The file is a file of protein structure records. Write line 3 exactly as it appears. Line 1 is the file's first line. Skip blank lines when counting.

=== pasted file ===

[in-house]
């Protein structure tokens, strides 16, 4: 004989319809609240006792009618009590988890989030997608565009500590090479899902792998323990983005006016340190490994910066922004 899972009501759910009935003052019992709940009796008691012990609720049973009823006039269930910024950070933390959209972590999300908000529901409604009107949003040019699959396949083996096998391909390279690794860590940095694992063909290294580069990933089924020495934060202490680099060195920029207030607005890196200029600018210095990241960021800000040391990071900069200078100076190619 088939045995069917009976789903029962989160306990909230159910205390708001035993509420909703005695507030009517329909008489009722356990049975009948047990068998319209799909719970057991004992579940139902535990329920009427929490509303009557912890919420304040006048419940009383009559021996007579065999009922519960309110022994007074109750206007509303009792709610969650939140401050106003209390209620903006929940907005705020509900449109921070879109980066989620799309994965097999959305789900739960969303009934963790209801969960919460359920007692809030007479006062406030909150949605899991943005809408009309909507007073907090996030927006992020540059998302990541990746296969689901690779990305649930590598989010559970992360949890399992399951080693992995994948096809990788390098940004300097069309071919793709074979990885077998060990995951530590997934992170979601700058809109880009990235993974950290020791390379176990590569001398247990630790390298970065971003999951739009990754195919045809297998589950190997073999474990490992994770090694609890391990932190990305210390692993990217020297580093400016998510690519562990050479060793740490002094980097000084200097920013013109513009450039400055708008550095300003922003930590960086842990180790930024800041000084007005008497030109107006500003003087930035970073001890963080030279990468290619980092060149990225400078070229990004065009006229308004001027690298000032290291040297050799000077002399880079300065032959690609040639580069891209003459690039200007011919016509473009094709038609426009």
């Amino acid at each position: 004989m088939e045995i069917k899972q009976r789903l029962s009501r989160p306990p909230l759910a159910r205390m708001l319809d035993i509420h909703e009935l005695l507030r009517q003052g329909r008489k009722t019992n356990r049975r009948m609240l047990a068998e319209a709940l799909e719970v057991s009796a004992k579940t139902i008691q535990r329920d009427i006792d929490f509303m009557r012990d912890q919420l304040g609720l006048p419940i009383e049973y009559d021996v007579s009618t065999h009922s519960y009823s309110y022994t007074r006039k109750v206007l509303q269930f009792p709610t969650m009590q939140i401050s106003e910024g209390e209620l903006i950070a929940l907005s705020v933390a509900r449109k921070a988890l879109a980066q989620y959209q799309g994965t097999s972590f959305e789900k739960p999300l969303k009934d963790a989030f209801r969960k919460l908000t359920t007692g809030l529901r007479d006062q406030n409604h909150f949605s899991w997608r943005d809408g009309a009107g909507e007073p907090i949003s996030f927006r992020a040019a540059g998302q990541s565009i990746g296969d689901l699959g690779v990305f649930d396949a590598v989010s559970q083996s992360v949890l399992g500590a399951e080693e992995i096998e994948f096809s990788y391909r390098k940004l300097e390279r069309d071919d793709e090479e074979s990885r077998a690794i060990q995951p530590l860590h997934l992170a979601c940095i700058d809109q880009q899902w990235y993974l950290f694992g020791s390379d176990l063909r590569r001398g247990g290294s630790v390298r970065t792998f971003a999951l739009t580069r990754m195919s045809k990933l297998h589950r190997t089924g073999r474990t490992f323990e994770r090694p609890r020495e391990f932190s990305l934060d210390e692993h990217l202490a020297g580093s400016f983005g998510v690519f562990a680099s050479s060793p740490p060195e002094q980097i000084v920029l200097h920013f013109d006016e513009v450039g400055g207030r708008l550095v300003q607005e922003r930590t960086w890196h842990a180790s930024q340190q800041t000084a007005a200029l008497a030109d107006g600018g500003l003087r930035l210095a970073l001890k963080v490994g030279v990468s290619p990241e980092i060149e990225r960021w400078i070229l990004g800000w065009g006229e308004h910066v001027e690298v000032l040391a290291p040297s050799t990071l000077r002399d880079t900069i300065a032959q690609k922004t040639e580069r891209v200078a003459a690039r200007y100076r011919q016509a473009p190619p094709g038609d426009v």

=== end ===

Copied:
């Amino acid at each position: 004989m088939e045995i069917k899972q009976r789903l029962s009501r989160p306990p909230l759910a159910r205390m708001l319809d035993i509420h909703e009935l005695l507030r009517q003052g329909r008489k009722t019992n356990r049975r009948m609240l047990a068998e319209a709940l799909e719970v057991s009796a004992k579940t139902i008691q535990r329920d009427i006792d929490f509303m009557r012990d912890q919420l304040g609720l006048p419940i009383e049973y009559d021996v007579s009618t065999h009922s519960y009823s309110y022994t007074r006039k109750v206007l509303q269930f009792p709610t969650m009590q939140i401050s106003e910024g209390e209620l903006i950070a929940l907005s705020v933390a509900r449109k921070a988890l879109a980066q989620y959209q799309g994965t097999s972590f959305e789900k739960p999300l969303k009934d963790a989030f209801r969960k919460l908000t359920t007692g809030l529901r007479d006062q406030n409604h909150f949605s899991w997608r943005d809408g009309a009107g909507e007073p907090i949003s996030f927006r992020a040019a540059g998302q990541s565009i990746g296969d689901l699959g690779v990305f649930d396949a590598v989010s559970q083996s992360v949890l399992g500590a399951e080693e992995i096998e994948f096809s990788y391909r390098k940004l300097e390279r069309d071919d793709e090479e074979s990885r077998a690794i060990q995951p530590l860590h997934l992170a979601c940095i700058d809109q880009q899902w990235y993974l950290f694992g020791s390379d176990l063909r590569r001398g247990g290294s630790v390298r970065t792998f971003a999951l739009t580069r990754m195919s045809k990933l297998h589950r190997t089924g073999r474990t490992f323990e994770r090694p609890r020495e391990f932190s990305l934060d210390e692993h990217l202490a020297g580093s400016f983005g998510v690519f562990a680099s050479s060793p740490p060195e002094q980097i000084v920029l200097h920013f013109d006016e513009v450039g400055g207030r708008l550095v300003q607005e922003r930590t960086w890196h842990a180790s930024q340190q800041t000084a007005a200029l008497a030109d107006g600018g500003l003087r930035l210095a970073l001890k963080v490994g030279v990468s290619p990241e980092i060149e990225r960021w400078i070229l990004g800000w065009g006229e308004h910066v001027e690298v000032l040391a290291p040297s050799t990071l000077r002399d880079t900069i300065a032959q690609k922004t040639e580069r891209v200078a003459a690039r200007y100076r011919q016509a473009p190619p094709g038609d426009v």